Causes of Whiplash

Most simply described, whiplash is caused by a motion or force that makes your neck move beyond its normal range of motion. While the cervical spine is the most mobile region of your spinal column, unnatural forces can cause the neck to move beyond its normal range of motion. The sudden and excessive forward (hyperflexion) and backward (hyperextension) motions associated with whiplash can cause severe neck pain that radiates into the shoulders and upper back.

Man holding his neck folowing a car accident.There's one major cause of whiplash that most everyone thinks of immediately: car accidents. Photo Source:

Whiplash Severity Measured by Speed

There's one major cause of whiplash that most everyone thinks of immediately: car accidents. Even speeds as low as 15 mph can produce enough energy to cause whiplash—whether or not you are wearing a seatbelt. (However, if you are not properly restrained with your seatbelt, your head may strike the steering wheel or windshield, causing a concussion in addition to whiplash. You should definitely always wear your seatbelt.)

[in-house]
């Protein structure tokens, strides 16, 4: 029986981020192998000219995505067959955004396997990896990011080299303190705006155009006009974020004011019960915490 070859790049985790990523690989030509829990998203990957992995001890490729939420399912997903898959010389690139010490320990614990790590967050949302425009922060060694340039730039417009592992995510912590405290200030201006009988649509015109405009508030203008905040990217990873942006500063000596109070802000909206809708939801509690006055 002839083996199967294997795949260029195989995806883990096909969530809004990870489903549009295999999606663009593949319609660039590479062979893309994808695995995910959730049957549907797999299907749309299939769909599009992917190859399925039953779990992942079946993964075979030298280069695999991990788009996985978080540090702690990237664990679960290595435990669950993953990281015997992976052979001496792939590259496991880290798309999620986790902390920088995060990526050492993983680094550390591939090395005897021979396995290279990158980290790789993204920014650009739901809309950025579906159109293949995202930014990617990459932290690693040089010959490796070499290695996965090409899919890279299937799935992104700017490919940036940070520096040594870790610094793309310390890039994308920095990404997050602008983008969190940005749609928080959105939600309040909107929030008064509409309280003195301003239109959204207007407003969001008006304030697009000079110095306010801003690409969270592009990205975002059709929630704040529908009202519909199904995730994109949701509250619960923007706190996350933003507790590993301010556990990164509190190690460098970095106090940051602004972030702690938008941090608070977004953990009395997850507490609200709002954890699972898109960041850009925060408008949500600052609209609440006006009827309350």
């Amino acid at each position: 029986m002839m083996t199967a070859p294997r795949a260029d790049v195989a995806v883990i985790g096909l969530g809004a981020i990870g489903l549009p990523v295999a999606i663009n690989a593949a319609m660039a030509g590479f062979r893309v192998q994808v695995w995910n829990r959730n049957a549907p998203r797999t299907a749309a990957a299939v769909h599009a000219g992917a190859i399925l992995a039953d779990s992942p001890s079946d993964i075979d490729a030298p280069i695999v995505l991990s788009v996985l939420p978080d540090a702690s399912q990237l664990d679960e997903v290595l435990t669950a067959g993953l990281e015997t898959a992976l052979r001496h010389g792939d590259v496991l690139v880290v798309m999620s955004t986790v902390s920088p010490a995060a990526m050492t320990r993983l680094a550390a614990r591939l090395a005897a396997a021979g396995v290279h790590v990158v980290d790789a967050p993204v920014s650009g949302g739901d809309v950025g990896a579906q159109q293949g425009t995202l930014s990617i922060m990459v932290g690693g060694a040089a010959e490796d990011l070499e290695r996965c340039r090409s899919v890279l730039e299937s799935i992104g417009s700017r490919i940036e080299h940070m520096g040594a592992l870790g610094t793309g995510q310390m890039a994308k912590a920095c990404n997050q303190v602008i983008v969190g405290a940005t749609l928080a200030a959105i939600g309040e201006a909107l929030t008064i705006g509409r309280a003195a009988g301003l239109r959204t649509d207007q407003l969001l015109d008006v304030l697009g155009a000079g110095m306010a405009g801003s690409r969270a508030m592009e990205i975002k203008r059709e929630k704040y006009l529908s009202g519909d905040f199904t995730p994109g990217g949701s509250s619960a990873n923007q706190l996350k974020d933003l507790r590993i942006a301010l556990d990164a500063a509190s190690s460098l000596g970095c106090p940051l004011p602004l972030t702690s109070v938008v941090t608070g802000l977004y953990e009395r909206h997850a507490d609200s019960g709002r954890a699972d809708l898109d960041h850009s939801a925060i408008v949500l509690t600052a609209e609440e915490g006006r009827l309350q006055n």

An 8 mph car collision produces two times the force of gravity (or a 2-G) deceleration of the car, and a 5-G deceleration of the head. This unnatural and forceful movement affects the muscles and ligaments in the neck, stretching and potentially tearing them. The discs between the vertebrae can bulge, tear, or rupture, and vertebrae can be forced out of their normal position, reducing your range of motion. The spinal cord and nerve roots can get stretched, irritated, and "choked."




Other Whiplash Causes

Whiplash can also be caused by sporting activities (eg, football spearing), falls, roller coasters, or being punched or shaken.

Aging also increases susceptible to whiplash. Older adults, and people who already have neck problems such as arthritis (eg, spondylosis, osteoarthritis), may experience more serious whiplash than a younger person. As people grow older, their movement is more limited, their muscles lose flexibility and strength, and their discs and ligaments are not as elastic (stretchy). So, when their neck whips back and forth, it has more potential for damage.

Updated on: 03/12/19
Continue Reading
Exams and Tests for Whiplash
Continue Reading:

Exams and Tests for Whiplash

Even if you just have minor neck pain after an injury causing whiplash, you should see your doctor or a spine specialist.
Read More